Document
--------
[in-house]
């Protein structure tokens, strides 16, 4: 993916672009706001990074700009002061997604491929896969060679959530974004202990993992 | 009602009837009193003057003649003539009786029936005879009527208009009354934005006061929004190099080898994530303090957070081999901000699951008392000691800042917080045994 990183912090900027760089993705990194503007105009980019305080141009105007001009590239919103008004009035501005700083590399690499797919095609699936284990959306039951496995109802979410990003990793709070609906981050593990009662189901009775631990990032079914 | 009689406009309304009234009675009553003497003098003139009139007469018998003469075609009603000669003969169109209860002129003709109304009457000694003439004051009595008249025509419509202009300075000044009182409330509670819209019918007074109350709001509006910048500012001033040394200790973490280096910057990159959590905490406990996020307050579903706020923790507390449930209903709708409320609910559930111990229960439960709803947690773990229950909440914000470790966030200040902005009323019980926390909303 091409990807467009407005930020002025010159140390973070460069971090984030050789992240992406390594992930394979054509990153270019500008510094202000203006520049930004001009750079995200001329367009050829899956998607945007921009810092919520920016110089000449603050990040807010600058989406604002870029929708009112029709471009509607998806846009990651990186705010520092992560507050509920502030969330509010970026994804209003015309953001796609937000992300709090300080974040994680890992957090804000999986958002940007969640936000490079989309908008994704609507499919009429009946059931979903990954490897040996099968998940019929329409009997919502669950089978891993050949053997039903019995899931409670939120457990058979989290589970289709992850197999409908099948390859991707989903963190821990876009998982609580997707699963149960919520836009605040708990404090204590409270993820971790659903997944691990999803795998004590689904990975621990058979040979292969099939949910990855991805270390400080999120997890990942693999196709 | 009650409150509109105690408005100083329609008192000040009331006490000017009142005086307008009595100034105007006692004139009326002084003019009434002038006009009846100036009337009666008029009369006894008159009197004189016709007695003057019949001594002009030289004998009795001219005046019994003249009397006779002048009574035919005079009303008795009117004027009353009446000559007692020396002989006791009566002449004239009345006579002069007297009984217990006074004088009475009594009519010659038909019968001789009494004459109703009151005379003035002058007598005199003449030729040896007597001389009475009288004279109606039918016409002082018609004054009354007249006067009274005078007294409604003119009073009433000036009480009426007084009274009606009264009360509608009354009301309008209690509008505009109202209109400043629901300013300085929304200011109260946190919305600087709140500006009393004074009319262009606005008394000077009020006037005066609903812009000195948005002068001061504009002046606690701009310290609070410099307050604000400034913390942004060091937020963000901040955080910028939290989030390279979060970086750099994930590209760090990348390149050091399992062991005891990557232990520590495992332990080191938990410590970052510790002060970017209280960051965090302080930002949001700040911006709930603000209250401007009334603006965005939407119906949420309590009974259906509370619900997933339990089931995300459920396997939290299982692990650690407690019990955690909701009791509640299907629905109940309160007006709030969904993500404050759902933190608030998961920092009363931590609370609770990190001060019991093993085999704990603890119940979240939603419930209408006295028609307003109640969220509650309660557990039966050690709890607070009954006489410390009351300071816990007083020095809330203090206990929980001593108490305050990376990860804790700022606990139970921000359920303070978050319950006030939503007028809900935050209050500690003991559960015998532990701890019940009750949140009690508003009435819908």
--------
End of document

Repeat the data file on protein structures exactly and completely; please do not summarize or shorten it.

[in-house]
């Protein structure tokens, strides 16, 4: 993916672009706001990074700009002061997604491929896969060679959530974004202990993992 | 009602009837009193003057003649003539009786029936005879009527208009009354934005006061929004190099080898994530303090957070081999901000699951008392000691800042917080045994 990183912090900027760089993705990194503007105009980019305080141009105007001009590239919103008004009035501005700083590399690499797919095609699936284990959306039951496995109802979410990003990793709070609906981050593990009662189901009775631990990032079914 | 009689406009309304009234009675009553003497003098003139009139007469018998003469075609009603000669003969169109209860002129003709109304009457000694003439004051009595008249025509419509202009300075000044009182409330509670819209019918007074109350709001509006910048500012001033040394200790973490280096910057990159959590905490406990996020307050579903706020923790507390449930209903709708409320609910559930111990229960439960709803947690773990229950909440914000470790966030200040902005009323019980926390909303 091409990807467009407005930020002025010159140390973070460069971090984030050789992240992406390594992930394979054509990153270019500008510094202000203006520049930004001009750079995200001329367009050829899956998607945007921009810092919520920016110089000449603050990040807010600058989406604002870029929708009112029709471009509607998806846009990651990186705010520092992560507050509920502030969330509010970026994804209003015309953001796609937000992300709090300080974040994680890992957090804000999986958002940007969640936000490079989309908008994704609507499919009429009946059931979903990954490897040996099968998940019929329409009997919502669950089978891993050949053997039903019995899931409670939120457990058979989290589970289709992850197999409908099948390859991707989903963190821990876009998982609580997707699963149960919520836009605040708990404090204590409270993820971790659903997944691990999803795998004590689904990975621990058979040979292969099939949910990855991805270390400080999120997890990942693999196709 | 009650409150509109105690408005100083329609008192000040009331006490000017009142005086307008009595100034105007006692004139009326002084003019009434002038006009009846100036009337009666008029009369006894008159009197004189016709007695003057019949001594002009030289004998009795001219005046019994003249009397006779002048009574035919005079009303008795009117004027009353009446000559007692020396002989006791009566002449004239009345006579002069007297009984217990006074004088009475009594009519010659038909019968001789009494004459109703009151005379003035002058007598005199003449030729040896007597001389009475009288004279109606039918016409002082018609004054009354007249006067009274005078007294409604003119009073009433000036009480009426007084009274009606009264009360509608009354009301309008209690509008505009109202209109400043629901300013300085929304200011109260946190919305600087709140500006009393004074009319262009606005008394000077009020006037005066609903812009000195948005002068001061504009002046606690701009310290609070410099307050604000400034913390942004060091937020963000901040955080910028939290989030390279979060970086750099994930590209760090990348390149050091399992062991005891990557232990520590495992332990080191938990410590970052510790002060970017209280960051965090302080930002949001700040911006709930603000209250401007009334603006965005939407119906949420309590009974259906509370619900997933339990089931995300459920396997939290299982692990650690407690019990955690909701009791509640299907629905109940309160007006709030969904993500404050759902933190608030998961920092009363931590609370609770990190001060019991093993085999704990603890119940979240939603419930209408006295028609307003109640969220509650309660557990039966050690709890607070009954006489410390009351300071816990007083020095809330203090206990929980001593108490305050990376990860804790700022606990139970921000359920303070978050319950006030939503007028809900935050209050500690003991559960015998532990701890019940009750949140009690508003009435819908």